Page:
Until a few years ago, the name Watson evoked one of two images. Thomas J. Watson, Sr. became IBM’s president in 1915 and oversaw one of its earliest reinventions. The company’s research center in Yorktown Heights, NY, bears his name. Alternatively people remember Thomas Augustus Watson, assistant to Alexander Graham Bell when Bell invented the telephone in 1876.
How times have changed. Most people in the electronics industry today associate the name with the artificially intelligent supercomputer that handily beat two human competitors on the TV quiz show "Jeopardy." Understanding the chasm that separates this Watson from those earlier Watsons gives us a sense of how much the electronics industry has evolved.
In 1967, New York City played host to the Consumer Technology Association’s very first Consumer Electronics Show (CES®), attracting 117 exhibitors, including big names like Packard Bell, Westinghouse, Motorola, Panasonic and RCA. Some 17,500 attendees saw with their own eyes the latest amazing applications for the transistor, developed 18 years earlier to replace most vacuum tubes. The show floor boasted innovations such as pocket radios and state-of-the-art (black-and-white) TVs that created images on cathode ray tubes (CRTs). To put that moment in perspective, the first microprocessors did not appear until four years later in 1971. Five years after that, in 1976, Apple debuted the Apple I, the first truly personal computer (although Byte Magazine gave that title to its successor, the Apple II, which the company released the following year).
How Far We Have Come
The years since that first CES have witnessed an avalanche of technological breakthroughs. Attendees first saw videocassette recorders in 1970. Laserdisc players came along four years later, while camcorders and CD players were introduced in 1981. Interactive CDs first appeared in 1991; DVDs followed in 1995. Television technology has undergone many advances since that time. Plasma TVs showed up in 2001, Blu-Ray DVDs in 2003, organic LED (OLED) TVs in 2008, and 3-D high-definition TV in 2009.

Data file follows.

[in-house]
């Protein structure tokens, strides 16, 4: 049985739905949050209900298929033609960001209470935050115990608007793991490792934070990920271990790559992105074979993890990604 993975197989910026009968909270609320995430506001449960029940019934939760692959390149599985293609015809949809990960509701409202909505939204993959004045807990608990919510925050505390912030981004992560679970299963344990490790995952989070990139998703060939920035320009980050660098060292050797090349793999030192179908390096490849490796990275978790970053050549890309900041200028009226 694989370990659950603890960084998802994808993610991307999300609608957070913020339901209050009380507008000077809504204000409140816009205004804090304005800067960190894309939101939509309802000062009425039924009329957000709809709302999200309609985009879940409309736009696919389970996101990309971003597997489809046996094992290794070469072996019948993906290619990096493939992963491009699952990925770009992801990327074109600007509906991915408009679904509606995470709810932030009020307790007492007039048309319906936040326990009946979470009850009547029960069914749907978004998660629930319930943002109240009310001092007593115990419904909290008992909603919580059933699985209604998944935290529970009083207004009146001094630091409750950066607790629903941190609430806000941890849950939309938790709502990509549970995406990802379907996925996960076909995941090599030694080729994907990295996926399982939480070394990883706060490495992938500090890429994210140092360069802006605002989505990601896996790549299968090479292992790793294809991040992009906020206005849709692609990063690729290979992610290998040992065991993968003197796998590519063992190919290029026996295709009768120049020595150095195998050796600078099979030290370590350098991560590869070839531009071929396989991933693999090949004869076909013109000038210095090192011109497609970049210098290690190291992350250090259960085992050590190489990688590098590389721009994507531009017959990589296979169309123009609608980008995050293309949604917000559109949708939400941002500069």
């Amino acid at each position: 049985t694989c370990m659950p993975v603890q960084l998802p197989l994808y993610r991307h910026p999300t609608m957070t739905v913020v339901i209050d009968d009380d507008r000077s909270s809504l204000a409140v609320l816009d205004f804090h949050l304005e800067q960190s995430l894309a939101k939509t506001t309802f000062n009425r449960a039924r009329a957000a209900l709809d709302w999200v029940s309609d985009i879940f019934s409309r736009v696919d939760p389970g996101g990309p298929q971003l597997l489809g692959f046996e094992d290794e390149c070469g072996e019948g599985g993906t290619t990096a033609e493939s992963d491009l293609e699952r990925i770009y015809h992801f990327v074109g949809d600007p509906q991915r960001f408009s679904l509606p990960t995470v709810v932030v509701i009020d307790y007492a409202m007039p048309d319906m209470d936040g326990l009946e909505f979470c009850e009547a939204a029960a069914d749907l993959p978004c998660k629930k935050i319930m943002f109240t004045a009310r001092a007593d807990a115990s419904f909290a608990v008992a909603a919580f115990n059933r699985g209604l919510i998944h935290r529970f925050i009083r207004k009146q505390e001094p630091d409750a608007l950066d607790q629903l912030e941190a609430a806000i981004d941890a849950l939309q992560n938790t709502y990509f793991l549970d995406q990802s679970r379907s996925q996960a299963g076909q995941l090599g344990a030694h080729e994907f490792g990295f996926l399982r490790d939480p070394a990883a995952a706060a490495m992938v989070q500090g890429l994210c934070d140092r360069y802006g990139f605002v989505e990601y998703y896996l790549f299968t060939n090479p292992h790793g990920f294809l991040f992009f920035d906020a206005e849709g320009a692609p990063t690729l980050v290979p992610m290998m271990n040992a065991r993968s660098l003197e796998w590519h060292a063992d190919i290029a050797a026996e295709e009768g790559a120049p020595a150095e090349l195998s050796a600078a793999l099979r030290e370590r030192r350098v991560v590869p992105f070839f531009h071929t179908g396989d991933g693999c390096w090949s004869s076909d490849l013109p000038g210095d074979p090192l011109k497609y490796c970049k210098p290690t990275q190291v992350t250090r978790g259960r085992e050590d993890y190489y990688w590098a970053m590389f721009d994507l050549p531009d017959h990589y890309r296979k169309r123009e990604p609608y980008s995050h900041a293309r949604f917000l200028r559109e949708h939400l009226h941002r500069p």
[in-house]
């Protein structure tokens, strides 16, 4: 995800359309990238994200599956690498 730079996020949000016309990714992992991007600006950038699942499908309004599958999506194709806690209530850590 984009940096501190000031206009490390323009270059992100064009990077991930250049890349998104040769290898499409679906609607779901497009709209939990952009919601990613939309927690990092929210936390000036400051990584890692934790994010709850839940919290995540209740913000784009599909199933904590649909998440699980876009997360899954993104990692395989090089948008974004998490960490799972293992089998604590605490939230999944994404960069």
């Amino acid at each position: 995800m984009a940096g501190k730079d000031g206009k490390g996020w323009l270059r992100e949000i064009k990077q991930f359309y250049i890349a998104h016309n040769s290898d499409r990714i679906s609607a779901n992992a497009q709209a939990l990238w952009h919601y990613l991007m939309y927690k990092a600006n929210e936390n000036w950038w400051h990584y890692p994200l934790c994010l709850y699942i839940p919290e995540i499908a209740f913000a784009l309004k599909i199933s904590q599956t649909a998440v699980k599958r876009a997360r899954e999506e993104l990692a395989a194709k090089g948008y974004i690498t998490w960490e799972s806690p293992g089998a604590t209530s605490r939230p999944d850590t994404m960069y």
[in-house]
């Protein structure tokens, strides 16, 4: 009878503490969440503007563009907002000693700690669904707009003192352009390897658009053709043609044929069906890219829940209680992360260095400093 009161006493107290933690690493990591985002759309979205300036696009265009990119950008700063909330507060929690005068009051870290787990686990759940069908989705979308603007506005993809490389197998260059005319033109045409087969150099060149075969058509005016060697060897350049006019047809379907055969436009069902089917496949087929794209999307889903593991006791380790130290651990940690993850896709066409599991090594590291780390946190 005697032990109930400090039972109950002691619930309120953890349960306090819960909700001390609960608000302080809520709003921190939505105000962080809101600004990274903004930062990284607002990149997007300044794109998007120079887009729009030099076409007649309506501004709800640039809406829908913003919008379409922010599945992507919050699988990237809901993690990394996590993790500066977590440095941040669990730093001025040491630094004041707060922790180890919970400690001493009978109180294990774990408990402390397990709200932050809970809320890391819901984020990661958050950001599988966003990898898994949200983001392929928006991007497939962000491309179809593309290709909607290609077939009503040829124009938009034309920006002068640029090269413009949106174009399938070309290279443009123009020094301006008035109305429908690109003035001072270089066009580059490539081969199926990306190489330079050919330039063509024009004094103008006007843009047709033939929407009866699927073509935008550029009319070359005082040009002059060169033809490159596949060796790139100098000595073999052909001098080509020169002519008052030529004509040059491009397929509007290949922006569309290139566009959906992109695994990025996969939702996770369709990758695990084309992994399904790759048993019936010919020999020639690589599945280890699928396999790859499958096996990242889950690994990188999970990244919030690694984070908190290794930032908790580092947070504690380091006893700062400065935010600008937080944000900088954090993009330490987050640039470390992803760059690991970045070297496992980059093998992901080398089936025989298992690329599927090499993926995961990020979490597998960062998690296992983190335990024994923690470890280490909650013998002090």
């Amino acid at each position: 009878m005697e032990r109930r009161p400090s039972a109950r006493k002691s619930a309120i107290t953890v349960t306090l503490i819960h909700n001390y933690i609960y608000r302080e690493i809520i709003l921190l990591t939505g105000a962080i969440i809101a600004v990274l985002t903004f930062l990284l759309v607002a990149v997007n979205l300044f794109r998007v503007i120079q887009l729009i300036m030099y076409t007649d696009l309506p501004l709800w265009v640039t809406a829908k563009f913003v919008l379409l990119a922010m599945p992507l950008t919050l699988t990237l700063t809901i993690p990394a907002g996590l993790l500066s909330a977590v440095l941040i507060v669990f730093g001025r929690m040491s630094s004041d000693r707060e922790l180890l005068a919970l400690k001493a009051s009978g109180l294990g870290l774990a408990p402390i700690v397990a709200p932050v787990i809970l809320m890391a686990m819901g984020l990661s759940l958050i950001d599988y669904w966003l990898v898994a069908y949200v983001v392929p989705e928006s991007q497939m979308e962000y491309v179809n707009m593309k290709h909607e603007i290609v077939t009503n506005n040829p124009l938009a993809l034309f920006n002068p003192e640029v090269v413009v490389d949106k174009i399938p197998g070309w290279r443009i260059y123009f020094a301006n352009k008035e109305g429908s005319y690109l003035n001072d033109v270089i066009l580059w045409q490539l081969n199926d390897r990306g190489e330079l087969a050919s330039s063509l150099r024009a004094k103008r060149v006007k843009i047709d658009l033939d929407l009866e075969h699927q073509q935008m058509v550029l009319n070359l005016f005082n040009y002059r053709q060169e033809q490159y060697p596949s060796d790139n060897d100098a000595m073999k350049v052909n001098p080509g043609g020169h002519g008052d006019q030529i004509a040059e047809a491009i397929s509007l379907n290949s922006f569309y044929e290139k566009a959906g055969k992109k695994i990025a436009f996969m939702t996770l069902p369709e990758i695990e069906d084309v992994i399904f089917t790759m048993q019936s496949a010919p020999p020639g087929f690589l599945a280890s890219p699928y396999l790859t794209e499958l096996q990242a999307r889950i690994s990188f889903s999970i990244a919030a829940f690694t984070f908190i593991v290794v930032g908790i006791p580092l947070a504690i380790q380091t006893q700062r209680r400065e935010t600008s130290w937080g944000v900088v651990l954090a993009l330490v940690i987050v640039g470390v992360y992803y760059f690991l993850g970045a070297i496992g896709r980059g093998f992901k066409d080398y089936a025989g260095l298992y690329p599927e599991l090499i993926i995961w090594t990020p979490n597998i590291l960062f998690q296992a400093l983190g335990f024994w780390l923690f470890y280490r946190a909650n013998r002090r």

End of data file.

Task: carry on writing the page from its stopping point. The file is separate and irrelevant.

This year marks CES’s 50th anniversary. Over that time, many of the players have changed. Only one company—Panasonic—has exhibited every year, while nine other companies from the first show will be back: 3M, Lenovo, Memorex (now MEM-CE), Philips, Sharp, Sony, Toshiba, Voxx International and Westinghouse. During the festivities of CES 2017, the 37 companies that have participated in more than 40 of the show’s 50 years will be honored. Download the full schedule.
In case you think that the pace of innovation has already peaked, attendees last year saw applications in augmented reality, high-resolution audio, all-electric concept vehicles and the latest developments in the Internet of Things (IoT). Meanwhile the CES itself has grown tremendously from those early days. Last year’s event spread out over more than two million square feet of floor space, accommodating nearly 4,000 exhibitors and more than 177,000 attendees.
The 2017 CES promises to be just as comprehensive, innovative and surprising. In one significant change, the two days before the beginning of the conference on January 5, 2017, will feature exhibitor news conferences and press events, allowing interested attendees to take advantage of the event without losing precious (and usually inadequate) time on the show floor.